Alan Lockwood comes from a long military lineage and considers his service, in comparison, insigniﬁcant to that of his father.
It was only recently, and not until after his Father’s passing in 2011, did Alan Lockwood learn what a true hero his father was. His father was awarded the Combat Infantry Badge, 5 Bronze stars, a Purple Heart, Army Good Conduct Medal, Army Occupation Medal, National Defense Medal, Korean Service Medal, and the United Nations Medal, during his service in World War II, Korean, and Vietnam Wars.
“I’m saddened that he never talked about it, although the generation of he and others, it was not their call to discuss it.” said Lockwood.
“I would have loved the opportunity to talk to him about it, to thank him for his service, and tell him how proud I am of him.”
Born in Nuremburg, Germany, to an American father and Japanese mother, Alan and his family returned to the US when he was 4. Although he grew up an Army brat, it wasn’t until later in his life that he felt the call to duty.
“Early on, the sternness of my father, the military man, was more of a deterrent for me. I had no inclination to serve, especially in the Army.”
It wasn’t until the latter years of Alan’s collegiate career, and his love of aviation, that he became interested in the military. Although his uncle was a Japanese pilot, it was his mother that had the greatest inﬂuence on his decision to join the military, but only after he completed college ﬁrst. It wasn’t without some hesitation that he would decide to join the ranks, after an unsuccessful attempt at ROTC.
Post graduation from Parks College of St. Louis University with a degree in Aeronautics, Alan was employed by Delta Airlines as an airline mechanic.
It was on a tour of a jet base in Atlanta, that his mother further encouraged him to consider becoming an aircraft pilot. After much research, and following his mother’s advice, he chose the path of applying to the very selective and prestigious, Ofﬁcer Training School of the US Air Force (OTS).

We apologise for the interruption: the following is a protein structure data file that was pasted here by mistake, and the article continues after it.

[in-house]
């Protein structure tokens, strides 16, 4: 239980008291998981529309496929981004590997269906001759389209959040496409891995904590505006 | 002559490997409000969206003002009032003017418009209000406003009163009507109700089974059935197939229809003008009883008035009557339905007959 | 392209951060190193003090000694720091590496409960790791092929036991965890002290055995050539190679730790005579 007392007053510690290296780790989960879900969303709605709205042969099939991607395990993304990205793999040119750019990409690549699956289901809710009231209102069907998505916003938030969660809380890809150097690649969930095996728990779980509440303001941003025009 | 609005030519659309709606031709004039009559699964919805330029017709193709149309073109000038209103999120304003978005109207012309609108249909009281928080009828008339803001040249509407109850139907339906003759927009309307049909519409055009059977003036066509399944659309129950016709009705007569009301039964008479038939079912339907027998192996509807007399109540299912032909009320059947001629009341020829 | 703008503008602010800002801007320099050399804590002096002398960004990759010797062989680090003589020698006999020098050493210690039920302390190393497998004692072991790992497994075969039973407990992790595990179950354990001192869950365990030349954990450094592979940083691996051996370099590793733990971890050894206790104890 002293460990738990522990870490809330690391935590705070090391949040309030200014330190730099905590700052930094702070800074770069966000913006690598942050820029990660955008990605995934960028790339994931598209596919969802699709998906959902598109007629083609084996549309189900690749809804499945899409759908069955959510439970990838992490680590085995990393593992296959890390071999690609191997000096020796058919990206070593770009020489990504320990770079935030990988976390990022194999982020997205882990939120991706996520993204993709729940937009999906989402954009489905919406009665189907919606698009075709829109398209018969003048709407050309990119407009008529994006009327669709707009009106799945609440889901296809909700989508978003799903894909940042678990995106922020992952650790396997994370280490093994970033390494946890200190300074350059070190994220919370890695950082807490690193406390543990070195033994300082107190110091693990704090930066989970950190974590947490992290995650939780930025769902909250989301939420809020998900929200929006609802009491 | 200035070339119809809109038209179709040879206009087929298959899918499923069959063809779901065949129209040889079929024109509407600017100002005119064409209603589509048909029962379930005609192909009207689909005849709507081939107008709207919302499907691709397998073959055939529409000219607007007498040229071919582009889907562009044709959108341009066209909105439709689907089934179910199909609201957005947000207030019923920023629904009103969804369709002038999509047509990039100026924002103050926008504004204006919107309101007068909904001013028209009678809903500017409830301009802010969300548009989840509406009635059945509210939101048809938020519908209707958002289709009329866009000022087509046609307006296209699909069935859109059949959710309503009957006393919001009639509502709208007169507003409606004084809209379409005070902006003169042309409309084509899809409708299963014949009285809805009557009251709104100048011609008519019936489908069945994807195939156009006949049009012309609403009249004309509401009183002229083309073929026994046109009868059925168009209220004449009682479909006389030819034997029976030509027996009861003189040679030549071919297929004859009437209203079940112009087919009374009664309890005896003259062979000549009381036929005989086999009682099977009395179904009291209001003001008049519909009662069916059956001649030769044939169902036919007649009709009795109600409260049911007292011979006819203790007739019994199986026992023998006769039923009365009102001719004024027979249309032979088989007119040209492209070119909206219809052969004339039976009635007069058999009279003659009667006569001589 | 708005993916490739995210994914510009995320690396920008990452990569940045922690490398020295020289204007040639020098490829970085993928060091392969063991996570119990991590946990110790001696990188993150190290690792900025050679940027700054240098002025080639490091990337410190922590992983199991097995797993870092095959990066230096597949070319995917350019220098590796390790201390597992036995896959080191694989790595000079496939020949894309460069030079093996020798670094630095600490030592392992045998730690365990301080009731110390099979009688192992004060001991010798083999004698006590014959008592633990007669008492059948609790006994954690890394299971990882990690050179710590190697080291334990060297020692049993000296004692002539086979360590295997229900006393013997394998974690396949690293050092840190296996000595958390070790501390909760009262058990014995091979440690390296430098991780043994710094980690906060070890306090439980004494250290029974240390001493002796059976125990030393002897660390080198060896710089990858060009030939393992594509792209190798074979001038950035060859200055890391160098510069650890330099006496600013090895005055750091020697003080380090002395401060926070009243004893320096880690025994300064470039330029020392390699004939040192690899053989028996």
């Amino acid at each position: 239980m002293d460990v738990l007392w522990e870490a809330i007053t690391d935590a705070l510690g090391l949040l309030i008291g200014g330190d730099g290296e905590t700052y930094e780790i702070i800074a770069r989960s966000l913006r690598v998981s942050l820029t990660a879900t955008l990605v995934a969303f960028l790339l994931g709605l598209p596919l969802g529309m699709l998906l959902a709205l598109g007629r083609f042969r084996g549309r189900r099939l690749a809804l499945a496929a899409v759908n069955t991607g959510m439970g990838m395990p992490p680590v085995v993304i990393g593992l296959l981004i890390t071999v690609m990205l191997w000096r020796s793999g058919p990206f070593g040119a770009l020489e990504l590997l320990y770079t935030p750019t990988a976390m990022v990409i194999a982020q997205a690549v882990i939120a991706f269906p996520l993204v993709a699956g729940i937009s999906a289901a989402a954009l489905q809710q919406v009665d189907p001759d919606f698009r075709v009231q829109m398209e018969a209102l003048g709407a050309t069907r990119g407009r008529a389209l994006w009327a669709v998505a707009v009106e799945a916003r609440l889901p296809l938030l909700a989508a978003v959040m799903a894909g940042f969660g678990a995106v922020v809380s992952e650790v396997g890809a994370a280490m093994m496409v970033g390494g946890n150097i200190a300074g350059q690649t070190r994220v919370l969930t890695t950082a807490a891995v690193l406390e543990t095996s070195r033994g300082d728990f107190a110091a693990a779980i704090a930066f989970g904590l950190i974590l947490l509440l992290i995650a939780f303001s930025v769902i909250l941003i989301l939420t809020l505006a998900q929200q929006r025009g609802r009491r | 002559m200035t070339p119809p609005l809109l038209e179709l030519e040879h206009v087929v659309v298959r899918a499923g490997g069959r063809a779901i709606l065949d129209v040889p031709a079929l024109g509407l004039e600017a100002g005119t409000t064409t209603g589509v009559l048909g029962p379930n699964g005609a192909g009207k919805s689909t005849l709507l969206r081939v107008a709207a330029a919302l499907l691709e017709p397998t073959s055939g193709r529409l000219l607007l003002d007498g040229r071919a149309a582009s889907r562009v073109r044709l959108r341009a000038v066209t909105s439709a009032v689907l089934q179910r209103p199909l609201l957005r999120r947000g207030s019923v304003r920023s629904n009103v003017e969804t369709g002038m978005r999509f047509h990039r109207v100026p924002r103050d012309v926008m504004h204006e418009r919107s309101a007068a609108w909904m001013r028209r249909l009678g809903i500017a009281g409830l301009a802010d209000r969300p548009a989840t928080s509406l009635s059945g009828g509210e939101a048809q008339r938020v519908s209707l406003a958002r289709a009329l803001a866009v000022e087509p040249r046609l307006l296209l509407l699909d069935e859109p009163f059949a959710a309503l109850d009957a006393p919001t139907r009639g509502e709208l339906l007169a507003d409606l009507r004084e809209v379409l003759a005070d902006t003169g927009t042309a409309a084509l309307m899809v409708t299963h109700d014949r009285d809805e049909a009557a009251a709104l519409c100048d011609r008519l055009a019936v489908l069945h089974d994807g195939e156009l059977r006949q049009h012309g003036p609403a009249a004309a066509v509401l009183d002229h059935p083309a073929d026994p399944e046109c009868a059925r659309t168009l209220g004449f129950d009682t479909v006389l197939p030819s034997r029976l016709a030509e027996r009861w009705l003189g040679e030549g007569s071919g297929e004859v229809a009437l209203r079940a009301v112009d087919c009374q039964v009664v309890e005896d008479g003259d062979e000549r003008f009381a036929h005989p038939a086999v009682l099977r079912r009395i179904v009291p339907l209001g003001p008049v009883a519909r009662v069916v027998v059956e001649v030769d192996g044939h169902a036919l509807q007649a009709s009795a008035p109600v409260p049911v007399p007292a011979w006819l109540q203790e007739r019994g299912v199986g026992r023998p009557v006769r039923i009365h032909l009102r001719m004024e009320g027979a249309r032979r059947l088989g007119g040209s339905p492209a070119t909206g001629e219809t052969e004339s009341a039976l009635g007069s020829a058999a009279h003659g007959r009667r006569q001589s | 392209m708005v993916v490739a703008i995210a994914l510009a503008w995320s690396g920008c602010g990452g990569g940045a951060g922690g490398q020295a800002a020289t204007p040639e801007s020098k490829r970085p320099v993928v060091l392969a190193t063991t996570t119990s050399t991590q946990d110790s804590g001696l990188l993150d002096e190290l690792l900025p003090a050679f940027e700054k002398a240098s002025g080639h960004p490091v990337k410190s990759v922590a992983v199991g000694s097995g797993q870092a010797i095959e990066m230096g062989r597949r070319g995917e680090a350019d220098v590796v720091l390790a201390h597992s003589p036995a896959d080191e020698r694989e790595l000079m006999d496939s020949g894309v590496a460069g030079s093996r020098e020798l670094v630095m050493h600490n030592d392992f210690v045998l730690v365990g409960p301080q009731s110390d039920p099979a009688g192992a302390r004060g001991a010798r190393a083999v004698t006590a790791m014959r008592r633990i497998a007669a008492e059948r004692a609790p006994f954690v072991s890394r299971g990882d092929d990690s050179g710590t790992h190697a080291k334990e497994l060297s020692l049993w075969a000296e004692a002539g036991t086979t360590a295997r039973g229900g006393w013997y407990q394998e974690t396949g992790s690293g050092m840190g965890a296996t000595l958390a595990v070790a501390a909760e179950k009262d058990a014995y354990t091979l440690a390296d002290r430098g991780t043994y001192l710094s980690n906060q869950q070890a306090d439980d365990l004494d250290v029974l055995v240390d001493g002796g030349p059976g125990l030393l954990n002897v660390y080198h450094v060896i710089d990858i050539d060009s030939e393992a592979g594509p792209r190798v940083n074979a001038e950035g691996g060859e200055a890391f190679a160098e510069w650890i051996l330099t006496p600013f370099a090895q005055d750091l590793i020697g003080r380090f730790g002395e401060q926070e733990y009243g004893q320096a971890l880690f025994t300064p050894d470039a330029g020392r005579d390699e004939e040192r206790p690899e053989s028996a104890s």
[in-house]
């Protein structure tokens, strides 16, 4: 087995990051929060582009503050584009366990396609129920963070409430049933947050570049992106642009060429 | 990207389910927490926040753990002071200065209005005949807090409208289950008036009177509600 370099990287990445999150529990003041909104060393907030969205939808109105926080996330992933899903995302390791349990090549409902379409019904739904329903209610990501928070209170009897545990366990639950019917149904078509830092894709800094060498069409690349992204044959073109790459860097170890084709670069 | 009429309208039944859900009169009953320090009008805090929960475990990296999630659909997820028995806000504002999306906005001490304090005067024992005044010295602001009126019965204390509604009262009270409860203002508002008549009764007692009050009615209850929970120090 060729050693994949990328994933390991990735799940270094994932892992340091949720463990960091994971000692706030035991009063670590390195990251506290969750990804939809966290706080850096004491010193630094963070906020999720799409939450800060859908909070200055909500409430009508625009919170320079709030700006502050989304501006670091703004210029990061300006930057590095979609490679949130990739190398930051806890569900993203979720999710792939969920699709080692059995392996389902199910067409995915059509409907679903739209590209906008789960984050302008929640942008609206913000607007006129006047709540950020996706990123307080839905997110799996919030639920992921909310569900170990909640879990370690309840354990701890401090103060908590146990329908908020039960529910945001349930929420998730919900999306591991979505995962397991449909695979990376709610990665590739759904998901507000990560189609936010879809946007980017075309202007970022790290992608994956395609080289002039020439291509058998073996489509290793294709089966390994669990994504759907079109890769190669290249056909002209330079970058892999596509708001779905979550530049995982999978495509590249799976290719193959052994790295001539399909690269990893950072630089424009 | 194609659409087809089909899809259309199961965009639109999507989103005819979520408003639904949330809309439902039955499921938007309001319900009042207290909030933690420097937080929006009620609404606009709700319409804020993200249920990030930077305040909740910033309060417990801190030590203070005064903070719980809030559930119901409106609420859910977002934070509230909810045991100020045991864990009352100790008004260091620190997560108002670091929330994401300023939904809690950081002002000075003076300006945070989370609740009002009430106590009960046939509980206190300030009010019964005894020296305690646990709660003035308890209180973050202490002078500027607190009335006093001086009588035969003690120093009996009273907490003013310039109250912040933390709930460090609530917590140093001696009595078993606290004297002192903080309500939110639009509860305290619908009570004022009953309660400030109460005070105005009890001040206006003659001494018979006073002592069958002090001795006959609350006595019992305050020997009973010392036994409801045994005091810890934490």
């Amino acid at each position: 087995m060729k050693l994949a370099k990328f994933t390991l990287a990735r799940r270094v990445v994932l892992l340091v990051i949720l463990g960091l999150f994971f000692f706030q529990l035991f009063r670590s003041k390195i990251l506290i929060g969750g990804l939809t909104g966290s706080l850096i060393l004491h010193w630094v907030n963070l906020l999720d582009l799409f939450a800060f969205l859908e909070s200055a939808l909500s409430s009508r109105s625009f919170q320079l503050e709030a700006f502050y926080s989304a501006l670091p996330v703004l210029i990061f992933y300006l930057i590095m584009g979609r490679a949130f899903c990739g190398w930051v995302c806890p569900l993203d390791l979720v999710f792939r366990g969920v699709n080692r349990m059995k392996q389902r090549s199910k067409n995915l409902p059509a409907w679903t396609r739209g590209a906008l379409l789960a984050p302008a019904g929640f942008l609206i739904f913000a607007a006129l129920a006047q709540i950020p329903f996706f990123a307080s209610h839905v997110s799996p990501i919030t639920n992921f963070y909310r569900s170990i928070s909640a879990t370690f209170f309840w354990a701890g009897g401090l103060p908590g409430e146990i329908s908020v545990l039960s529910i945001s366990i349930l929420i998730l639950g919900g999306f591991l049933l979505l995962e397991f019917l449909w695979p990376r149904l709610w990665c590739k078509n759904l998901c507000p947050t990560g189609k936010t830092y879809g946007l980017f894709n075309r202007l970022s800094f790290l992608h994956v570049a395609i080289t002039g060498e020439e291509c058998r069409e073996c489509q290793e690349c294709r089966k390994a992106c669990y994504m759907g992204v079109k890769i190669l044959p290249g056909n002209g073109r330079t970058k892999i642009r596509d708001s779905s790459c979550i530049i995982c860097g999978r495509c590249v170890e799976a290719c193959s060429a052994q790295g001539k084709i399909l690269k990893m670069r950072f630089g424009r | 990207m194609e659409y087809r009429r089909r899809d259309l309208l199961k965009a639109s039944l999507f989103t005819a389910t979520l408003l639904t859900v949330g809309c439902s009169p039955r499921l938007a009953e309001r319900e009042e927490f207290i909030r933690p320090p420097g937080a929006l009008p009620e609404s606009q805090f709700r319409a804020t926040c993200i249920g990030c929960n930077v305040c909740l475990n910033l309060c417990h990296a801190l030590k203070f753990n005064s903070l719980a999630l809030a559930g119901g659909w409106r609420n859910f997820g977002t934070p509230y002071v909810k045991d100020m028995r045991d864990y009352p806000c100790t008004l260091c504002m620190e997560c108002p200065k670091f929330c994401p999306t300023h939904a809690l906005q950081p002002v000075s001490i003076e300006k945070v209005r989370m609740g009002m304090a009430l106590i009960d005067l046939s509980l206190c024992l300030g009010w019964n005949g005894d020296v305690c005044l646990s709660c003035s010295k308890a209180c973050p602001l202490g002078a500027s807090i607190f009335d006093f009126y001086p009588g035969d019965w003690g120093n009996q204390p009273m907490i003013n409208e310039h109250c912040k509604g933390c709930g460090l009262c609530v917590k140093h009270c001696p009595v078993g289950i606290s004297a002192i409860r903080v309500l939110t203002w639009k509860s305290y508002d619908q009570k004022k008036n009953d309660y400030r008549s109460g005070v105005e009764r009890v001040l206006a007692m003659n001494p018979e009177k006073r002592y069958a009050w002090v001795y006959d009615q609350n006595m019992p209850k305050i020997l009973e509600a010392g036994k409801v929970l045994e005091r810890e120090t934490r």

“Those of us who have chosen to serve realize that when we sign on the dotted line, we are willing, with unequivocal doubt, that we can give ourselves in full sacriﬁce. We support and defend the constitution and all the freedoms that are afforded by that with the exception that we can’t exercise those freedoms ourselves.”
Upon acceptance to OTS, he reported to the Lackland Air Force Base. In March 1984, he successfully completed the undergraduate program, and was commissioned a 2nd Lieutenant. His journey would then take him to Columbus Air Force Base in Columbus, Mississippi to begin his 48 week undergraduate pilot training program, piloting the T-37 and T-38, and completing his training there in 1985.
Following his pilot training, he was stationed at Grissom Air Force Base in 1987, for approximately 2 years followed by a term in the Paciﬁc at Hickam Air Force Base in Honolulu, HI.
“It was ironic that I was assigned to defend the Paciﬁc, being stationed in Hawaii, as a Japanese-American pilot.”
His hard work, talent, and drive to succeed would soon pay off as he was assigned to 9th Airborne Command and Control Squadron (ACCS), where he and his elite, experienced ﬂight team ﬂew the EC-135, which supported the command and control function of the Joint Chiefs-Blue Eagle aircraft (talked to submarines with sophisticated communication devices).
In 1991, he and his family would return to Homewood, IL where he purchased and lived in his childhood home.
After his service to our country, he joined United Airlines in March 1992. In 1998, he was promoted to Captain, ﬂying the B-737,B-727, B-747, and Airbus A-320 until his retirement in 2013. ! ! Alan credits his wife for being the role model of military wives by enduring the sacriﬁces of her husband’s call to duty. Most do not fully understand the sacriﬁces made, not only by the soldier, but that of his/her family to provide us with the safety and security in the greatest country in the world.
“The call to service, in and of itself, is a wonderful thing. It’s not for everybody. It comes from the heart. But mine, more so, was to honor my father and mother, in all ways.”
We thank you, and your father, for your dedication, service, sacriﬁces, and heroism to our country that allow us the liberty we so freely celebrate, not only this July 4th, but everyday!